Harper and Layton “swallowing whole” their objections to Elizabeth May’s participation in the leaders’ debate “was the single most delicious moment of the campaign thus far,” says The Globe and Mail‘s Jeffrey Simpson, who particularly enjoys the idea of “a woman crashing the boys’ club.” From there it gets a bit confusing, as he surveys the current status of women in Canadian politics, observes that female candidates seem to have little effect on female voters, and suggests that people are going to vote for May’s policy positions, not her gender. We’re not entirely sure what his overall point, if any, was.
The Toronto Star‘s Thomas Walkom sees May’s inclusion as a “wildcard” factor in the overall campaign. Conventional wisdom holds that the NDP have the most to lose, but since, “unlike their European cousins, Canada’s Greens are not consistently left-of-centre,” Walkom believes the Liberals and Tories both have plenty of votes to bleed as well. And while most Canadians don’t watch the debates, he says televised highlights can have a hugely positive effect on relatively unknown leaders. “If she does half the job she did on Sunday in her televised response to Harper’s election call,” he concludes, Canadians “may well be impressed.”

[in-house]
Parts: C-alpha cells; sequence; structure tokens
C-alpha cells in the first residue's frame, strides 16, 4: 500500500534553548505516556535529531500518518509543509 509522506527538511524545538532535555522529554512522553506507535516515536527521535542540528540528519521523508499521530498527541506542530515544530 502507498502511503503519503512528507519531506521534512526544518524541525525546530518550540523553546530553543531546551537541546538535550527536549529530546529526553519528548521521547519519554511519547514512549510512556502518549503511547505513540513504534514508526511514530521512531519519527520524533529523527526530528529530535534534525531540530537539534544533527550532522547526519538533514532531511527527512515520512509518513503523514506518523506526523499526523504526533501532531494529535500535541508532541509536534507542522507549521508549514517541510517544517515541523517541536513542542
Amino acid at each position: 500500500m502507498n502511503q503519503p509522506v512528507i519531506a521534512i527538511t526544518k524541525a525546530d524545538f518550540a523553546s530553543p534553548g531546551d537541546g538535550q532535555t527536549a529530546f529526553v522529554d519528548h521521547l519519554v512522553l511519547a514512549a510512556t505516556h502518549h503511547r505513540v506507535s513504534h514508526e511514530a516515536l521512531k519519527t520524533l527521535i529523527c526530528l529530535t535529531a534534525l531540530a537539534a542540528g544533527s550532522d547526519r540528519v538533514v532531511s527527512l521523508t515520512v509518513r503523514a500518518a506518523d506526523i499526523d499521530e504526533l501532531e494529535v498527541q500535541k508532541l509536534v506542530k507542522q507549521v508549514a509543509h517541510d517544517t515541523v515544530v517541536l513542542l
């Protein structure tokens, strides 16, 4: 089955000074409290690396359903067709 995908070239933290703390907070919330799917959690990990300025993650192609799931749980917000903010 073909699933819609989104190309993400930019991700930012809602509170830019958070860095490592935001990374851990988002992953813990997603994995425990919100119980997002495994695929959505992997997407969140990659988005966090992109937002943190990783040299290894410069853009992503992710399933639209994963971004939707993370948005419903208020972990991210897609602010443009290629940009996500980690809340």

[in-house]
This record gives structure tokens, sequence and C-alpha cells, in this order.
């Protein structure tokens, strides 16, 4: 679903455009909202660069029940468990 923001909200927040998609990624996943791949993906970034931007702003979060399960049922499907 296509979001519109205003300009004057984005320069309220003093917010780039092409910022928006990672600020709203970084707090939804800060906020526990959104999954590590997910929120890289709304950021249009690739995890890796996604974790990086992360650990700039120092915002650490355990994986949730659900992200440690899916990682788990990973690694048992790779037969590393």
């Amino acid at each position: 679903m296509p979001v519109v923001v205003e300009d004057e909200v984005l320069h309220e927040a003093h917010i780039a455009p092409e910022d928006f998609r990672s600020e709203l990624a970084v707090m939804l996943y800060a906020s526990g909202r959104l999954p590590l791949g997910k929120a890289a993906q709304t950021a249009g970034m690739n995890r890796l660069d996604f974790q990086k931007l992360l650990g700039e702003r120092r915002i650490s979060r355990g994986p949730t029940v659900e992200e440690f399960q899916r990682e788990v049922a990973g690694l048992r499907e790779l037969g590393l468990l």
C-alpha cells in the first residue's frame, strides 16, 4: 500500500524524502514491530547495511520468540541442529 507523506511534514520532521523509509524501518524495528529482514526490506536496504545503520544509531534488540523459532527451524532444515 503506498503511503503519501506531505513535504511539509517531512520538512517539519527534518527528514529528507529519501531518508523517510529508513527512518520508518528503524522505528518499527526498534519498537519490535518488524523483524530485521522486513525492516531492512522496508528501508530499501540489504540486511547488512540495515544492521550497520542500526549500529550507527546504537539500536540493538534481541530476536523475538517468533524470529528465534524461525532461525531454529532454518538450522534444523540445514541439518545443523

The Vancouver Sun‘s Barbara Yaffe rather preciously declares Harper’s opposition to May’s inclusion “a clear conflict of interest,” since “he well knows that May is a strong speaker on a policy area where his party is weakest—the environment.” As silly as that argument is—notaleader.ca is a conflict of interest, we might argue, because Dion wants to take Harper’s job!—Yaffe’s quite right that “it’s past time to establish clear and immutable guidelines for participation.” We’re a little sceptical, however, that a party leader who fell just short of those guidelines would meekly accept them.